An Evening with John Hollenbeck, featuring music from Rainbow Jimmies

John Hollenbeck, Matt Moran and Todd Reynolds perform Gray Cottage Studies at The Whitney Museum.

John Hollenbeck and I used to roam the halls of the Eastman School of Music back in ’85, he in the jazz and percussion departments, me skipping Theory class to rehearse Charles Wuorinen and Elliot Carter.  Never did I think we’d end up collaborating together inside the wonderworld which is the work of Meredith Monk.  Add to that John’s Guggenheim award which produced Gray Cottage Studies, and it has become a continuing pleasure to work together.

Monday night at Le Poisson Rouge will be an evening of Hollenbeck, beginning with the Gray Cottage Studies, a series of ‘etudes’, as John refers to them, each of which concentrate on  particular string feature or technique, inspired by experiences at his artists colony residence.

Follow this link for full copy and to reserve your tickets. I fully expect this evening to sell out what with the sheer magnitude of the large-ensemble project, the Meredith Monk Tribute project, and the increasing interest in John Hollenbeck’s compositional work.  Here’s a little more about Rainbow Jimmies, the record we three will be performing live.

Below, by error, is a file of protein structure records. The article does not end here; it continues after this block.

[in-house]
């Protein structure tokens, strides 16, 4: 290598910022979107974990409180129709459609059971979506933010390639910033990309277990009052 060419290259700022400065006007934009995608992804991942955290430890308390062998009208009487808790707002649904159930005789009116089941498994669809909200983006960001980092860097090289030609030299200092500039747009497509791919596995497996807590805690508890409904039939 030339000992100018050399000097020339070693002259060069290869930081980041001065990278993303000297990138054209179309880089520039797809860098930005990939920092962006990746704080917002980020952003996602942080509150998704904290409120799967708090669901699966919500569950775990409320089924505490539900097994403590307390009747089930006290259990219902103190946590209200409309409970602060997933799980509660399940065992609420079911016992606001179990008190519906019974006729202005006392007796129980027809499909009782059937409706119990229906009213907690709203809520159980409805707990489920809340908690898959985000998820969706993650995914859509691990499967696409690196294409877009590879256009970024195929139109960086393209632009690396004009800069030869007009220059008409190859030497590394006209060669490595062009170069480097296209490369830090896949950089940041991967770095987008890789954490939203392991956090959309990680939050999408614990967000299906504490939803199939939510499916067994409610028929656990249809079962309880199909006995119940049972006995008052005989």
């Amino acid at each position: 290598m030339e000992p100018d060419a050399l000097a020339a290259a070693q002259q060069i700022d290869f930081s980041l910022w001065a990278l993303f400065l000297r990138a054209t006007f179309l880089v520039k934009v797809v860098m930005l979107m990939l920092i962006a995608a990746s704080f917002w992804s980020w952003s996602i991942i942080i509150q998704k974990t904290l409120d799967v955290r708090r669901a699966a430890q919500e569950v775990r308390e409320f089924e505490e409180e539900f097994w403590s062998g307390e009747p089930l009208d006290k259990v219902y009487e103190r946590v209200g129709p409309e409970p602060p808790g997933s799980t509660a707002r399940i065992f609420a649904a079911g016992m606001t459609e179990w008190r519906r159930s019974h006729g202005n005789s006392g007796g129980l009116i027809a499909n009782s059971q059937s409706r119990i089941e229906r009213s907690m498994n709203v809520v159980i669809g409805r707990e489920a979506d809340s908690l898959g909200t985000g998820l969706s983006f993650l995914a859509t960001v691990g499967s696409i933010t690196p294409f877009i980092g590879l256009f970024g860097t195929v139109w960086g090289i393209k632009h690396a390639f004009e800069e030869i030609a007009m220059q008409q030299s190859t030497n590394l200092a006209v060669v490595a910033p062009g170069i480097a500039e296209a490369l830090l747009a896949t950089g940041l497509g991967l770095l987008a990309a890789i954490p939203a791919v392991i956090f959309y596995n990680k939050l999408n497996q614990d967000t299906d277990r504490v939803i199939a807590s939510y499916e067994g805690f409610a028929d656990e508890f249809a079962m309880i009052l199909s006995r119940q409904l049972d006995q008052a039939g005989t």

Rainbow Jimmies is largely devoted to Gray Cottage Studies, composed for Todd Reynolds. The seven studies, scored for violin with vibraphone and/or drumkit, were written by Hollenbeck while at the Blue Mountain Center arts retreat in the Adirondack Mountains. He credits “early morning canoe trips, the deer, the residents and staff” as inspirations.Reviewing Rainbow Jimmies in All About Jazz, Troy Collins wrote, “Hollenbeck’s compositions always bear the distinctive stamp of his singular style – an eclectic but cohesive amalgam of advanced jazz harmonies and post-minimalist rhythms bolstered by tuneful melodies and driving rock-like intensity. Revealing a keen ear for melody… These introspective variations reveal Reynolds’ lyrical virtuosity as he unfurls bittersweet cadences ranging from austere to soulful, interweaving with Moran’s scintillating accents and Hollenbeck’s subtle interjections.”

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